Japan-U.S. Telecommunications Research Institute (JUSTRI)
Sixth Biannual Conference
The Explosion of the Internet and Integrated Digital Services:
Implications for the Future of Regulation and Public Policy
December 9, 1998
Good morning. Ohayo gozaimasu.
As we approach the holiday season, I am reminded of an American end-of-the-year tradition. Habitually, newspapers, magazines, and broadcast outlets create lists of what is in and what is out. For example, Red Herring magazine is in; Wired magazine is out. Folk music is in; country music is out. Double breasted suits are in; suits with vests are out. It's a short-hand way to sum up the cultural, social, and economic trends of the past year.
As we approach the millennium, we also need to address what's in and what's out. I have been laboring in the vineyards of telecommunications a long time now. In that period, I have been privileged to witness amazing change in this industry and in our two great nations because of the emergence of the Information Age. Sixteen years ago, when I entered government service, monopolies were in, terrestrial broadcasting was in, and mainframe computers were in. Today, we are focused on competition, on cable and satellite, on digital broadcasting, on PCs and network computers. And, of course, the Internet and wireless communications are redefining themselves almost hourly and government officials are trying to understand the change.
These changes are transforming telecommunications, and they are transforming economies around the world, including that of the United States and Japan. More manufactured goods are now exported from Santa Clara County -- the home of Silicon Valley -- than from any other area in America , including our traditional industrial and commercial centers such as New York, Detroit, or Chicago. Today, more than 50 million Americans, even those that do not use the Internet, recognize the brand names of seven Internet-related companies: America Online, Yahoo!, Netscape, Amazon.com, Priceline.com, Infoseek, and Excite. According to one account, one-quarter of all people on-line at any given moment are either buying or selling something. Around the world, we are using the Net to do our holiday shopping, purchase insurance, do on-line investing, and pay bills.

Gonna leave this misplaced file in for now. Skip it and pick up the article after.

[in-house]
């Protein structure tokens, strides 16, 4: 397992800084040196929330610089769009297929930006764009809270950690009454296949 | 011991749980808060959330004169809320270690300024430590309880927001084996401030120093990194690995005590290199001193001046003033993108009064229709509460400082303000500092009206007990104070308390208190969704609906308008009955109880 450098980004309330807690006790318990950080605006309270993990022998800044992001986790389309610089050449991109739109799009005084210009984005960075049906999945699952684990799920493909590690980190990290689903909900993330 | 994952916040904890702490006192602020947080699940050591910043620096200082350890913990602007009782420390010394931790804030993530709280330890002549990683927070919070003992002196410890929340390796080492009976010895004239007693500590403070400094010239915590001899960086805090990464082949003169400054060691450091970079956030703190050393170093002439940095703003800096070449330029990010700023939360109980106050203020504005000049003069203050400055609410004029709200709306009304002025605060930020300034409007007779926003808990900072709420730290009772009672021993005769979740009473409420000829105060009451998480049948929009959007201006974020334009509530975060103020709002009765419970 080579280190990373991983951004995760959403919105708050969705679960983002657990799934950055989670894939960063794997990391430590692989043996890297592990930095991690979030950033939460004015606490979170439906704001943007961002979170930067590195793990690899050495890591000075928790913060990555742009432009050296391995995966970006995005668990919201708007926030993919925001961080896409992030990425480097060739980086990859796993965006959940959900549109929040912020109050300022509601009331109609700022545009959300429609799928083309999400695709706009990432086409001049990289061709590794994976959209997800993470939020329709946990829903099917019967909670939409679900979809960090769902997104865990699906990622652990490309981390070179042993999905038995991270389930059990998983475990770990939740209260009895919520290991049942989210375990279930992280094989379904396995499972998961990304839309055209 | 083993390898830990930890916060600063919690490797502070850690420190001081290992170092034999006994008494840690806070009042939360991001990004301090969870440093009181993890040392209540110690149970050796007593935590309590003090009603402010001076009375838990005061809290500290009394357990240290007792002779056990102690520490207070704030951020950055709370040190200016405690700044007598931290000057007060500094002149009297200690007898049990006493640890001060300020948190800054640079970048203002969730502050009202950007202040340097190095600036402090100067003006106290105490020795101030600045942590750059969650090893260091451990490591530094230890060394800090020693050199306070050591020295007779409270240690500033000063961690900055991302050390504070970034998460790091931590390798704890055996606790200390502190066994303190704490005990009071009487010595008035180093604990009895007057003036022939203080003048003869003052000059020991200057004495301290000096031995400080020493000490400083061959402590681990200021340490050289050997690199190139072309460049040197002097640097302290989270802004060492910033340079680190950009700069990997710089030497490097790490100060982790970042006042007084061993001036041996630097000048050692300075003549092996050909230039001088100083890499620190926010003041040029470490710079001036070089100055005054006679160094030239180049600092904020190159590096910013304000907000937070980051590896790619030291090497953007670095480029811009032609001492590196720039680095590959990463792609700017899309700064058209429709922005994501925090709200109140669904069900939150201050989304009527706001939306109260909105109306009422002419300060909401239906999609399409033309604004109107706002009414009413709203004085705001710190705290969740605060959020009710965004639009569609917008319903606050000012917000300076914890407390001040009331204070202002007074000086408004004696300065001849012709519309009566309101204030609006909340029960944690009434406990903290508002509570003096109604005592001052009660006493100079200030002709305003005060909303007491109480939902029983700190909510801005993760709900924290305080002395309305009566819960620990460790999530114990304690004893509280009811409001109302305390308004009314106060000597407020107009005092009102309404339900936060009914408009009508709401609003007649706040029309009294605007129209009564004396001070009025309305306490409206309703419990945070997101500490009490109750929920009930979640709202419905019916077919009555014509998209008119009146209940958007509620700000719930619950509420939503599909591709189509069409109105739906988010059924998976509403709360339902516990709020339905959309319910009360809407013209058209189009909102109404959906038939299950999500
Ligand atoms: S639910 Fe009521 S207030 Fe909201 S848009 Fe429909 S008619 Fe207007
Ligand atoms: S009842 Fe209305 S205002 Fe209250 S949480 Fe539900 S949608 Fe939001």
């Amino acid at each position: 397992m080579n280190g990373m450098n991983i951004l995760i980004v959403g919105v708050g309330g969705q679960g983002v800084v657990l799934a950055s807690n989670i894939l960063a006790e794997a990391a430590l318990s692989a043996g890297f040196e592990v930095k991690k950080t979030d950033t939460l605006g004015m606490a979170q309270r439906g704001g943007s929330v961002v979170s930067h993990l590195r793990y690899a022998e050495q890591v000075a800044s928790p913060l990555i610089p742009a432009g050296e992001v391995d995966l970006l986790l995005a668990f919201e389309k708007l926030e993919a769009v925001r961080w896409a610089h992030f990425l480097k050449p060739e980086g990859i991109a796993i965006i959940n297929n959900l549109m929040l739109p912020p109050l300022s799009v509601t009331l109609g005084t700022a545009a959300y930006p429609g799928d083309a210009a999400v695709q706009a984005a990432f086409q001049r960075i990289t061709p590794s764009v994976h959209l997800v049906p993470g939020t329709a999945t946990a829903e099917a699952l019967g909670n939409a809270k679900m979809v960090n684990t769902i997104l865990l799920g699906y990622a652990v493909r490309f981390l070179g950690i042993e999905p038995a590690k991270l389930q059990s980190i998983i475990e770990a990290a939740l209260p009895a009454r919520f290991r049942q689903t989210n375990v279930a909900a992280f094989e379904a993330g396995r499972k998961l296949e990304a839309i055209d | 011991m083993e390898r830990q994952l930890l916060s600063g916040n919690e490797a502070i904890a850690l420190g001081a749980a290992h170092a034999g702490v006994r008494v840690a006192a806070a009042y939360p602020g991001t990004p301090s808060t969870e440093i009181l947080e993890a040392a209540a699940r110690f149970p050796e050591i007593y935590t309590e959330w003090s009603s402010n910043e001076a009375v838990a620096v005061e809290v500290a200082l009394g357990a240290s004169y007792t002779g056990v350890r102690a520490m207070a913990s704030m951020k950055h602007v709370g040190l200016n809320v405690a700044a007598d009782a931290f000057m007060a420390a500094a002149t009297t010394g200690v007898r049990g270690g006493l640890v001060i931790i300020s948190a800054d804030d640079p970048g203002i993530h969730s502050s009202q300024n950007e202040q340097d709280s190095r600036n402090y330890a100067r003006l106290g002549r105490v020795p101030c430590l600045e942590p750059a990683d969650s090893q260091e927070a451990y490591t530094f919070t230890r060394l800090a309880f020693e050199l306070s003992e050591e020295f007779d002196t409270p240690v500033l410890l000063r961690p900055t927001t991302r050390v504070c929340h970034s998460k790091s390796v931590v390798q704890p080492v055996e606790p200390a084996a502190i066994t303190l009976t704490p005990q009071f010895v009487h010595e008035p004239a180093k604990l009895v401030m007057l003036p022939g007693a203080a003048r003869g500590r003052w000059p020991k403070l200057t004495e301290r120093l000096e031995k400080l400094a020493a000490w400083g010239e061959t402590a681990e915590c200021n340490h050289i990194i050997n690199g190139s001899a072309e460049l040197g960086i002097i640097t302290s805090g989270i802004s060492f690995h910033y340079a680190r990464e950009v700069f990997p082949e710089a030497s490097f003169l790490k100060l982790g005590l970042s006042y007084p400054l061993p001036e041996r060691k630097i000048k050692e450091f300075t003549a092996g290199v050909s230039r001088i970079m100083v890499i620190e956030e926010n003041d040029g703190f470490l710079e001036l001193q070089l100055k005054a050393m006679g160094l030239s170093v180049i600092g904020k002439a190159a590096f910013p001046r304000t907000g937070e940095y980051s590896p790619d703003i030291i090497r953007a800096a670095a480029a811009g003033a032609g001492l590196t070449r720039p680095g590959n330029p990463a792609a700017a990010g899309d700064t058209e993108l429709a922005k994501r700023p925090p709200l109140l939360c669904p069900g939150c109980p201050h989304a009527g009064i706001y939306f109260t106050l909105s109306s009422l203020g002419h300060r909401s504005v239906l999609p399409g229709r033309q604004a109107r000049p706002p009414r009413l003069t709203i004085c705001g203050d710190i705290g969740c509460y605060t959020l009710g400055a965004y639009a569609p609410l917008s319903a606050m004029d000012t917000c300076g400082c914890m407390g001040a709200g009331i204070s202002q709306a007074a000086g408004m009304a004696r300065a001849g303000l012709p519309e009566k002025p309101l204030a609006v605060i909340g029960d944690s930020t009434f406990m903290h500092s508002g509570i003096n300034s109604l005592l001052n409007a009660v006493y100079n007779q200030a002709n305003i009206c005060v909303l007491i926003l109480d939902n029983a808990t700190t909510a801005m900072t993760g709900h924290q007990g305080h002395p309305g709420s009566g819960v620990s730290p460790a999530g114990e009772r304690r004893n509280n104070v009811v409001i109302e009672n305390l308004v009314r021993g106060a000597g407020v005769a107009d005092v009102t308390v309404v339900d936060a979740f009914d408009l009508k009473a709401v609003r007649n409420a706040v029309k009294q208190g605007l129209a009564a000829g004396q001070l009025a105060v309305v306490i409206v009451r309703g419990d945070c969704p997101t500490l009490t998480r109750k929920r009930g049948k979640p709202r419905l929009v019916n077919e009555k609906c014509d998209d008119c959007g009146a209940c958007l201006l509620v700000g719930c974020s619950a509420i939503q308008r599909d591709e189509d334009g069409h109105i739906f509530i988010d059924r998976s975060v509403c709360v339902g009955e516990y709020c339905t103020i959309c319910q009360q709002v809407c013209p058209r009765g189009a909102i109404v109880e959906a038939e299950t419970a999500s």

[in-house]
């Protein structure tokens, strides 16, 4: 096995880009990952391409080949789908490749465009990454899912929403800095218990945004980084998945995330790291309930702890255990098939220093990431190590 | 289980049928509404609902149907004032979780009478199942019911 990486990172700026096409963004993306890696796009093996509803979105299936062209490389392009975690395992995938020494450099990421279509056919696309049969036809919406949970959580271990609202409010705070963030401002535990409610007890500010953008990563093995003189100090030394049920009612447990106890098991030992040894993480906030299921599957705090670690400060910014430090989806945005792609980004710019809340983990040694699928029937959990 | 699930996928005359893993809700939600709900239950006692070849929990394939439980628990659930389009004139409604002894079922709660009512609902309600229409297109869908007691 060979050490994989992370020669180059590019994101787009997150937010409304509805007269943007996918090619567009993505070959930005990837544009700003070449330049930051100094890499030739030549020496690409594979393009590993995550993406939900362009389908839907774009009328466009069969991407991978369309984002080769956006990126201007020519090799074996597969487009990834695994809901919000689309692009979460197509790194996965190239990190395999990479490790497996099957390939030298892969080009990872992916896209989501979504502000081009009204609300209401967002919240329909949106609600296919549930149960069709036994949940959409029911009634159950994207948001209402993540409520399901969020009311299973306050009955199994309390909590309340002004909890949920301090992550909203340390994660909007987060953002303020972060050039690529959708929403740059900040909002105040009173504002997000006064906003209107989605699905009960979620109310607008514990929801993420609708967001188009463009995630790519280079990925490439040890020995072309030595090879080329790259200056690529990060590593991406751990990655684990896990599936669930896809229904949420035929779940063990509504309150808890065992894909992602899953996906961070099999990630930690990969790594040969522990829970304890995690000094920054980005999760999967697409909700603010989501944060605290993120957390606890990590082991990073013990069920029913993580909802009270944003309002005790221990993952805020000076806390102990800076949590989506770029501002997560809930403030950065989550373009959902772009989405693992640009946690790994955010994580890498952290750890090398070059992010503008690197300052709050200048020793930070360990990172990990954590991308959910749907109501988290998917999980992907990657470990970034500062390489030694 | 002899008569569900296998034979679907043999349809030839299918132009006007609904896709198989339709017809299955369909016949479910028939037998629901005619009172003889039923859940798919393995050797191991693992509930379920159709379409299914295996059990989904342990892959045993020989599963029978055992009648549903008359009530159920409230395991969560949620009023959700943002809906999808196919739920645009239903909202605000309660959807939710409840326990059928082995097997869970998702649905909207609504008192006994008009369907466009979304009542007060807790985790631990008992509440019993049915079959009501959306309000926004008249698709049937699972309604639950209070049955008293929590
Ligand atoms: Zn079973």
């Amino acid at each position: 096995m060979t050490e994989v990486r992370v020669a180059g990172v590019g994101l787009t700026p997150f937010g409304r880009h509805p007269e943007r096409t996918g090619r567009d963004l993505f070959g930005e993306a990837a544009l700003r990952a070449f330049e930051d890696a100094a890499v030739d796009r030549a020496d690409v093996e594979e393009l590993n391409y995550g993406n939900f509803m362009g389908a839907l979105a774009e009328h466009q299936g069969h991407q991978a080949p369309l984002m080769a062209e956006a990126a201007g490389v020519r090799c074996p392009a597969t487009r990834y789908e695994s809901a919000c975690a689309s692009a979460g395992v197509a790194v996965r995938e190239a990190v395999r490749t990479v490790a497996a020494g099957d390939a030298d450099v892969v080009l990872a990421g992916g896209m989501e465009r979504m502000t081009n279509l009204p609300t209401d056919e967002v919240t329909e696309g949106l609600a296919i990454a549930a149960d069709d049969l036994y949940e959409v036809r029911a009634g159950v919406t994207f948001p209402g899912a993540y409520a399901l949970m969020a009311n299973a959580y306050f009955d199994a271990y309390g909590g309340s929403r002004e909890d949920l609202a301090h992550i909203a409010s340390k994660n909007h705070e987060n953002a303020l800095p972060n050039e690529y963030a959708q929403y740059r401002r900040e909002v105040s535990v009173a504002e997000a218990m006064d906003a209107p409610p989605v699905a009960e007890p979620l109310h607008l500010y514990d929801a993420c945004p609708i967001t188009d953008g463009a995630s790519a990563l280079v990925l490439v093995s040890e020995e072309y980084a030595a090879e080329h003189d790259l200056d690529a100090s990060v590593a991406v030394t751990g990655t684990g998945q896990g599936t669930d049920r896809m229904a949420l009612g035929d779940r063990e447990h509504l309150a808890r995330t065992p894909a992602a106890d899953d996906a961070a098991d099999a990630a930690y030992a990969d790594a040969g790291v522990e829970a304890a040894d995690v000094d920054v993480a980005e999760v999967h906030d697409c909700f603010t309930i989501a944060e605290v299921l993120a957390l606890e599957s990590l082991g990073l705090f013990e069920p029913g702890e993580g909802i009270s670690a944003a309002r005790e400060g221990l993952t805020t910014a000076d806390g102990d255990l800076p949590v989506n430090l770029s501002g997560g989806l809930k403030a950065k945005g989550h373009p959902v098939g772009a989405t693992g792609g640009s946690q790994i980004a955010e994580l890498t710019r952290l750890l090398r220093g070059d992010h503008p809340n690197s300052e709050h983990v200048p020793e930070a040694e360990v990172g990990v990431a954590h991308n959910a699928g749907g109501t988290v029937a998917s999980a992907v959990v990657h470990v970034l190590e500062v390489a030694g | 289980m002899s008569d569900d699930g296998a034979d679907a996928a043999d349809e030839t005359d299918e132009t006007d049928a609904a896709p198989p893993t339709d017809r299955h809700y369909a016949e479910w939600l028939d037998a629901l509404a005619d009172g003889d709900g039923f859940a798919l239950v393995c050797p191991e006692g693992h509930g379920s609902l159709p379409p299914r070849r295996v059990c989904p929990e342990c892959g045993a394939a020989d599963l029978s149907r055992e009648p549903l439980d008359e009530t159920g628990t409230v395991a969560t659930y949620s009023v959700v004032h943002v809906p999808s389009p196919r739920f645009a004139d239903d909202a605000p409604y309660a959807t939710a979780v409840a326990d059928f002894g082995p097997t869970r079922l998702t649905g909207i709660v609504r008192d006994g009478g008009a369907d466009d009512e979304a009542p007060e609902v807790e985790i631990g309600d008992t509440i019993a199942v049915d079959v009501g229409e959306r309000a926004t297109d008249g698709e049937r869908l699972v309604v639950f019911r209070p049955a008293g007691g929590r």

How to promote that continued growth is a question we must consider
together, as new technologies transcend national boundaries. We need to
consider public policy models to achieve our shared objectives. And we
must consider how we can chip away at barriers that limit access to information,
to technology, and to progress. These deliberations are essential to achieving
our shared goal of a Global Information Infrastructure (GII) and an Information
Society that benefits all. As members of JUSTRI, you have been creating
collaborative relationships among companies and governments in the Asia-Pacific
region. It's now important that we extend that collaboration and work globally
on these issues
Seasons of Change - Buildout of the Information Infrastructure
This past year, both our nations have experienced significant changes. We've both seen changes in our leadership, with a new Japanese premier and significant changes in the U.S. Congress. Despite these changes, President Clinton's recent trip to Tokyo reaffirmed the strong ties between our two nations in our efforts to improve the Asia Pacific economy and political situation as a whole.
Both the United States and Japan have also witnessed significant growth in our information infrastructure and technologies. The Nagano Olympics in February demonstrated the tremendous potential of new technologies, and how telecom and information technologies (IT) can break down barriers between nations. Not only were we able to see breathtaking views of Japan's winter wonders on television and cable, we were also privy, through the Internet, to a constant flow of up-to-the-minute information on Olympic events. The Nagano Olympic Committee's official web site shattered world records when it recorded 650 million hits in 16 days, 56.9 million on one day alone, peaking at 100,000 hits per minute. The Nagano Olympic News Agency also released news in English, French and Japanese to the world press through 1000 on-site terminals. Talk about net congestion!